Thankfully, Avery rebounded. After so many visits to different hospitals throughout the state, it made sense to return to Raleigh to be near one major hospital because the new norm involved hospital stays. So, we embraced a new year of new schools for both girls and a new job for Burwell. A few months passed. For the Fall Festival at church, we dressed Avery as a bumble bee. Then, friends brought a birthday cake to our place and celebrated Avery’s fourth birthday with us. But a week later, Avery didn’t have her best day at school with tummy issues. Lindy and I sang with her at bed time…”Jesus Loves Me.” Avery always smiled a huge grin when we sang that song. I asked her, “Avery, do you know Jesus?” She smiled even wider.
“There is a Name I love to hear,
I love to sing its worth;
It sounds like music in my ear,
The sweetest Name on earth,” (Oh, How I Love Jesus, Frederick Whitfield, 1855).
There was no doubt in my mind that Avery loved to hear the name of Jesus.
That night, Avery’s breathing labored. Burwell arose. As was his nightly custom, Burwell awoke and checked on Avery. Years had passed since either of us slept through the night. “I am taking her to the hospital,” Burwell stated as he rushed to the van. I prayed. Lindy slept.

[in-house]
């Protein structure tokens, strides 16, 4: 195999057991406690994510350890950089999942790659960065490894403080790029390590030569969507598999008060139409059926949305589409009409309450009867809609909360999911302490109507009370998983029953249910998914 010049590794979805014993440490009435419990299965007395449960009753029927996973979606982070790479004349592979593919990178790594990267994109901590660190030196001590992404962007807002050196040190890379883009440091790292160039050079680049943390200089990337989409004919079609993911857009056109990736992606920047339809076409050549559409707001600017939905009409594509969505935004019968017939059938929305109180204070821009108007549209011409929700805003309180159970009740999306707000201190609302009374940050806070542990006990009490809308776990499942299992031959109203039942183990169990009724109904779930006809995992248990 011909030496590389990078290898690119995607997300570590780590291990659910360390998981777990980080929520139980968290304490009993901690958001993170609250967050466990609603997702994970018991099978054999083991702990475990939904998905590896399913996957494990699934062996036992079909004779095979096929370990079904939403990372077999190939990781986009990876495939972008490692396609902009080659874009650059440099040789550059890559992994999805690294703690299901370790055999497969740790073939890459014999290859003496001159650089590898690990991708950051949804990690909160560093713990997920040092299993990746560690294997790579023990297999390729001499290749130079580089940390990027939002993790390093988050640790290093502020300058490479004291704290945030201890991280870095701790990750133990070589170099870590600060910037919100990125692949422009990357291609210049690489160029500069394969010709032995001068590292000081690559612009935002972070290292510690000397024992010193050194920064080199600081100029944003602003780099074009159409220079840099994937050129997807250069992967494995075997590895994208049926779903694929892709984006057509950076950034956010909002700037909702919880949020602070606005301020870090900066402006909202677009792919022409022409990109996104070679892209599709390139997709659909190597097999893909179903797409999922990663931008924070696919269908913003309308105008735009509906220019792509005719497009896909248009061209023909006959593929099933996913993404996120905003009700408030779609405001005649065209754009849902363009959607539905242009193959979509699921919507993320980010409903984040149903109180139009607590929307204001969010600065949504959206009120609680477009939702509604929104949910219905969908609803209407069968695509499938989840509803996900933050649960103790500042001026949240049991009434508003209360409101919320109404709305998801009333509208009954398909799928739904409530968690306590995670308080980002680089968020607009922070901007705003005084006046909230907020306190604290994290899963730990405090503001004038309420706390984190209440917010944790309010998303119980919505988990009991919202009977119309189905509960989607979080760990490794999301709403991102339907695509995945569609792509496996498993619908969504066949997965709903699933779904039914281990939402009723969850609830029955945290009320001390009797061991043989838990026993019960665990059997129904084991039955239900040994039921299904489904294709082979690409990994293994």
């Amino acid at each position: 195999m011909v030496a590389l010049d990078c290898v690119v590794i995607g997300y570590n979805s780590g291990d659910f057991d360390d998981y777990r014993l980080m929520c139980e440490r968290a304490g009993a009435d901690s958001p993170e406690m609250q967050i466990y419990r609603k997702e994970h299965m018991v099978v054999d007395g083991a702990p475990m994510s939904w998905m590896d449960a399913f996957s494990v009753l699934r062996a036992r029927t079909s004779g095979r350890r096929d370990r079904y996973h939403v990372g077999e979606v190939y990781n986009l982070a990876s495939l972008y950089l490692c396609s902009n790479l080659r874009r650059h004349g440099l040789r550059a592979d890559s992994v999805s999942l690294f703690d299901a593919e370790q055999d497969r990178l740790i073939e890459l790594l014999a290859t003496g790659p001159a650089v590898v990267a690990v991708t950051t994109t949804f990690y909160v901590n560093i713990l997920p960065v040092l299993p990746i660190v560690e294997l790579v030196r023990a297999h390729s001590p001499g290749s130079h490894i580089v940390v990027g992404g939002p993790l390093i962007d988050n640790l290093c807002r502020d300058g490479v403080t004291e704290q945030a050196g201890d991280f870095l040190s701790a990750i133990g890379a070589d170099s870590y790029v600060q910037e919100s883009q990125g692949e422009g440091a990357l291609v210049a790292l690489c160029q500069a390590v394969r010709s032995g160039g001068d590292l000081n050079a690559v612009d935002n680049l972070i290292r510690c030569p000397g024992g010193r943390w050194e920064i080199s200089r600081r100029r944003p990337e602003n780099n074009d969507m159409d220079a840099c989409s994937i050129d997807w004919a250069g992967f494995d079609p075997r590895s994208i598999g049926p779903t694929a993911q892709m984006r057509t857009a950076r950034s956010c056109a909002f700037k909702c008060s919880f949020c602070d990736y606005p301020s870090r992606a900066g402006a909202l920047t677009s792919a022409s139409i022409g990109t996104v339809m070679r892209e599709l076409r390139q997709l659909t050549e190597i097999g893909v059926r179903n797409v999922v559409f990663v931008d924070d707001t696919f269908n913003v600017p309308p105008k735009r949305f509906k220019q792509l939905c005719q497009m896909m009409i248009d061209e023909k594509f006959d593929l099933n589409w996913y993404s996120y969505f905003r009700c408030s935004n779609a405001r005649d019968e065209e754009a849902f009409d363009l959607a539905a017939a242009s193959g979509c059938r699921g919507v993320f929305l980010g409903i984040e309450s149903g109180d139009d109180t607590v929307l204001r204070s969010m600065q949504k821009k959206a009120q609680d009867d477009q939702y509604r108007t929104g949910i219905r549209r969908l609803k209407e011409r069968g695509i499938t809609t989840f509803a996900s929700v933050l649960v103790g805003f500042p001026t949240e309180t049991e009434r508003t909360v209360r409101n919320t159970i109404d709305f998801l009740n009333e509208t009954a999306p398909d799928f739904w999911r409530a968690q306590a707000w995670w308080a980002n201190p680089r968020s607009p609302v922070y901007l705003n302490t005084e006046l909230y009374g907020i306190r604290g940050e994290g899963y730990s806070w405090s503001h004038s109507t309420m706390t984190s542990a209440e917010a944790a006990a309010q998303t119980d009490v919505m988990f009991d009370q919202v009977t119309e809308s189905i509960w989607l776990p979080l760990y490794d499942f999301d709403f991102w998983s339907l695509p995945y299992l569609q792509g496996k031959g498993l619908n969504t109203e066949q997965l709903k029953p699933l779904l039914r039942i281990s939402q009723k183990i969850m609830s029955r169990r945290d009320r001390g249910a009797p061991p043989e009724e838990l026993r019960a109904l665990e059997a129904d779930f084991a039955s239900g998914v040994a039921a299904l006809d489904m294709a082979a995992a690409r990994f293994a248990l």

In my mind, all over my body, I knew. I knew. I knew. Late in the night, calls went out to the grandmothers, to Rexie, and to Sue. All of the ladies, our mothers, my “spiritual mothers,” prayed with me. They knew. They knew. They knew. The phone rang. News. Critically, Burwell had stopped the van on a major road (Six Forks), put on his hazards, and through CPR, revived Avery. She had seized and it stopped her heart. He raced onward. Next, with our weakened child lying limp in his arms, he burst through the ER. A scene from the movies played, except it wasn’t a movie; it was our story, the one God wrote. Friends drove me to the hospital. The doctor spoke. Burwell and I bowed our heads, and asked for wisdom from the Lord. The decision was easy to make, but difficult to apply. We would not ask the doctor, who tried everything through the night, to do any more. Avery survived only by machine. Entering the room, we gazed at Avery while the medical staff surrounded us. By now, they knew us well. Staring at our little family unit, they wept.